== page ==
Personal development

The three things you must do for yourself this January

Paul Brollo, Associate Trainer, offers three tips to get your January (and 2020) off to a flying start, ahead of his upcoming training course - Resilience.

With the festivities behind you, and nothing to celebrate until Valentine’s Day in mid-February, January can seem like the longest, darkest, coldest month of the year.

Here are the three things you must do to support yourself this January. They’re completely free of charge – they won’t cost you more than a little effort – and you’ll be the one who reaps all the benefits of putting them into practice.

1. Be the same person in January that you are in July

You’re always the same person from day to day, so remember that you’re the same person in January that you are in July. The short days, the low temperatures and the long gap between the December holidays and Valentine’s Day in February just make you forget.

This January, make an effort to remind yourself of who you are all year round. Make a list of everything that matters to you in your life and keep that list where you can see it every day during the mid-winter period. And don’t forget to read it every day too, of course.

2. Remember that moods are contagious

You aren’t likely to forget to wash your hands or throw away used tissues when you have a winter cold – you know just how far germs can spread – so why do you forget that winter blues can be contagious too?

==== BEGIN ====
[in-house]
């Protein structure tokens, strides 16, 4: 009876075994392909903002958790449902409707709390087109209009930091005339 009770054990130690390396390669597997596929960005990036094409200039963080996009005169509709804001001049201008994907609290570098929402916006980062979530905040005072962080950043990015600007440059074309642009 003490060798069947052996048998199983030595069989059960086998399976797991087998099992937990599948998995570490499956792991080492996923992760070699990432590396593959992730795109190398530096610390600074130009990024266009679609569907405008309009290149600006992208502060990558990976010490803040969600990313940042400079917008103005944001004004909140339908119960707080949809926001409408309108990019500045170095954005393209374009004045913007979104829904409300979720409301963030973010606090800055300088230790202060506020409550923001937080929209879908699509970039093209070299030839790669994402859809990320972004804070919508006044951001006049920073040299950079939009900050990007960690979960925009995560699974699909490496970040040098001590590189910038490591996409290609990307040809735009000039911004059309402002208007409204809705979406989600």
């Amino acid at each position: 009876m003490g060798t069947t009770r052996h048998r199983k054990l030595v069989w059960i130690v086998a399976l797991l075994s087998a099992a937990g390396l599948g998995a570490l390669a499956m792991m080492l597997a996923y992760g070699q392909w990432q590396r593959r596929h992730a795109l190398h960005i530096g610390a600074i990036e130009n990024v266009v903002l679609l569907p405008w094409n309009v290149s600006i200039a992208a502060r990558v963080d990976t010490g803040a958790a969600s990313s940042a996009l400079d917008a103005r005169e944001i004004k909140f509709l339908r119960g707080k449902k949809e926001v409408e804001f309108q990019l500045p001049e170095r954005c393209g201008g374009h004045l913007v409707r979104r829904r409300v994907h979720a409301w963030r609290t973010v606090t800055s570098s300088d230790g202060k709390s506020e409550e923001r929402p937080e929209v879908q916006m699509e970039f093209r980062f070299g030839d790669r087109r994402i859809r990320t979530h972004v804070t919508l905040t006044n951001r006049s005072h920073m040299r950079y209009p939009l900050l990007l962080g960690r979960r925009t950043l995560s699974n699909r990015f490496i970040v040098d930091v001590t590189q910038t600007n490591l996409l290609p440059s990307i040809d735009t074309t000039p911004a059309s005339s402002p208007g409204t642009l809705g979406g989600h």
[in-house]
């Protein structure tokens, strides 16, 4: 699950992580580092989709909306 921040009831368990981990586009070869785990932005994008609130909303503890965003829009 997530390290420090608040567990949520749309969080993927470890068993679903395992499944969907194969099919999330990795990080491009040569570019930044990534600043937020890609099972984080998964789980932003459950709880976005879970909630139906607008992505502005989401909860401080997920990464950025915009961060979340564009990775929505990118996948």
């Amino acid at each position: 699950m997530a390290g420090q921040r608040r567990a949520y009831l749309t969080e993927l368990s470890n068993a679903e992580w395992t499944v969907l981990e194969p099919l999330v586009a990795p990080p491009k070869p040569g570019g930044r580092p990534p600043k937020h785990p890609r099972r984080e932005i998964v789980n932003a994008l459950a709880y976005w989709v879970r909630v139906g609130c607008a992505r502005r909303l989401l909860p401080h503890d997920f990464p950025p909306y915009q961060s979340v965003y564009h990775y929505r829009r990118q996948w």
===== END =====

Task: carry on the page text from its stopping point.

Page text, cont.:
This January, be particularly mindful of your negative thoughts and feelings. Don’t pass this negativity on to others; and above all, don’t allow others to pass their negativity on to you.

When others start to pass their negativity on, try to turn the conversation back to something positive. If you can’t influence the tone of the conversation – or if you don’t know how – then simply ask other people what they’re planning to do over the summer.

3. Set meaningful goals for yourself to keep motivated

The simplest way to motivate yourself this winter is to set meaningful goals for yourself. Count the number of weeks between New Year’s and Valentine’s Day; then set a goal for each week. Better still, count the number of days; then set a small goal for each day.

Setting meaningful goals for yourself – and then achieving them – does for your mind what going to the gym does for your body: it keeps you in mental shape; it energises you and makes you feel good about yourself; and above all, it changes the way other people see you.

Learning how to set and measure well-formulated goals might be the most useful skill you ever learn in your life. May I tell you why? Because the way you set your goals can affect whether or not you find the motivation to achieve them – in other words, whether or not you succeed.

Want to know how to formulate well-structured and motivating goals? Then come to Resilience on Tuesday 9 July 2020. Sign up for this one-day course and you’ll get ten top tips for setting more motivating goals – all absolutely free of charge.

Join Resilience on Thursday 27 February.